'PIPPIN' tells the story of struggle, fulfillment On stage: Students at Western Maryland College perform the 1972 musical that details the life of Charlemagne's son.

November 10, 1995|By Ellie Baublitz | Ellie Baublitz,CONTRIBUTING WRITER

For anyone who is dissatisfied with his or her life, the story of "PIPPIN" offers a lesson in fulfillment.

This production by drama students at Western Maryland College tells of the struggle of Charlemagne's son to find complete fulfillment in his life.

Although born a prince and heir to the throne of the Roman Empire circa 780, Pippin seeks yet more from life. This 1972 musical by Roger O. Hirson and Stephen Schwartz tells of Pippin's quest.

"The story is not really about Pippin and Charlemagne," said producer Ira Domser. "It's really about discovering the values of life, trying to discover the mystery of life.

"He wants to be an extraordinary person and finds that not being so extraordinary is better," Mr. Domser said.

The story is what Pippin, played by Ryan Keough, goes through to find complete fulfillment and what he finally discovers about it.

What makes the play interesting is the way it's told -- Pippin is just a vehicle for telling a modern-day story in a contemporary way.

Also, the characters frequently play more than one role, returning as part of the chorus or soldiers. And the music is completely modern -- a computer will provide synthesized sound.

Humor helps the play along as Pippin searches for fulfillment. A side plot has his stepmother, Fastrada, and half-brother, Lewis, seeking to overthrow the king and place the younger son on the throne.

Enter Charlemagne's mother, Berthe, played by Joanna Lajewski, who tells her grandson, "Now, don't take life so seriously. Just take things as they come along. Don't do too much planning and don't do too much thinking."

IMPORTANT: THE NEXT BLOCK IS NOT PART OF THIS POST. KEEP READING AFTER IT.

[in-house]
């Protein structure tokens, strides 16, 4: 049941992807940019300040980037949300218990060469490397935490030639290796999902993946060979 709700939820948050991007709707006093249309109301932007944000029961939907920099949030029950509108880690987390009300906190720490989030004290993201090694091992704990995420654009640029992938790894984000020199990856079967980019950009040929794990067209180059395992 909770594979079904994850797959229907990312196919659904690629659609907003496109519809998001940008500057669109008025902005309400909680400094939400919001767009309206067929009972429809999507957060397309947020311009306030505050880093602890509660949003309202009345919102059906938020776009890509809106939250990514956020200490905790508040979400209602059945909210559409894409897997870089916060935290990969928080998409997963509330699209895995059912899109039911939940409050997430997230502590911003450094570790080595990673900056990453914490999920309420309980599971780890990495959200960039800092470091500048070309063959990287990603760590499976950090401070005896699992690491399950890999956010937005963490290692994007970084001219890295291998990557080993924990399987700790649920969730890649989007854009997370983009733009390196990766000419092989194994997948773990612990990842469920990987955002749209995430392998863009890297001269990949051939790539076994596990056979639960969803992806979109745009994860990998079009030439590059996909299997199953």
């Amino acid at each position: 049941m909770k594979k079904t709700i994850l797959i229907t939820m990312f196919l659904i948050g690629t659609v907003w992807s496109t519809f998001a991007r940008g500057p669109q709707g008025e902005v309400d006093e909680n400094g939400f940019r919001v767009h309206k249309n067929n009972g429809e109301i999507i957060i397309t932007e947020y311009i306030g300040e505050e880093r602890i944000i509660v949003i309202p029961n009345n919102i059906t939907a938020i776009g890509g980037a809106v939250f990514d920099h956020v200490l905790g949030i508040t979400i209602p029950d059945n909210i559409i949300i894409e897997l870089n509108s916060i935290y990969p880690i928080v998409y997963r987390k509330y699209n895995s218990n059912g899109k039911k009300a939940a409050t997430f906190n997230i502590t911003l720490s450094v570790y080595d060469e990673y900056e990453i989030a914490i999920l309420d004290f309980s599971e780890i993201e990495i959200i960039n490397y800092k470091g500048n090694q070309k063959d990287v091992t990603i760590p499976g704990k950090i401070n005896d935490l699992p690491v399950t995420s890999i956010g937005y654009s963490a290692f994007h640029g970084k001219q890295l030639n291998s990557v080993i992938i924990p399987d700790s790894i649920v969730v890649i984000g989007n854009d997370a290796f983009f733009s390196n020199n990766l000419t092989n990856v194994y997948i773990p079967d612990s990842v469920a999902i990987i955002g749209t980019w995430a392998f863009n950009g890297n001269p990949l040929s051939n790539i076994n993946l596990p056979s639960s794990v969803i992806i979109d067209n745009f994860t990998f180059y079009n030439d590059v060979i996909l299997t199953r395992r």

However, when Pippin goes to war, the violence of battle shocks him and he turns against his father and kills him and becomes king.

But peace and justice also fail to deliver the yearned-for fulfillment. So does sex, art, religion and the kingship -- Pippin still is not satisfied.

But then he finds the widow Catherine, who leads him to a simple life on a farm with her son.

"Pippin never finds complete fulfillment," said Jennifer Hess, assistant stage manager. "The lesson is there's nothing in life completely fulfilling -- you have to make the best of what you have."

The play features Ed Milliner as Charlemagne, Florence Douce as Fastrada, Corie McFaul as the leading player who tells the story, Jim Gross as Lewis, Katie Brown as Catherine and Matt Shilman as Theo (Catherine's son).

"PIPPIN" will be presented at 8 p.m. today, tomorrow, Sunday and Thursday and Nov. 17 and 18 on the main stage of Alumni Hall, Western Maryland College. Tickets are $8 for adults and $5 for seniors over 65 and children under 12. Information: 857-2599.

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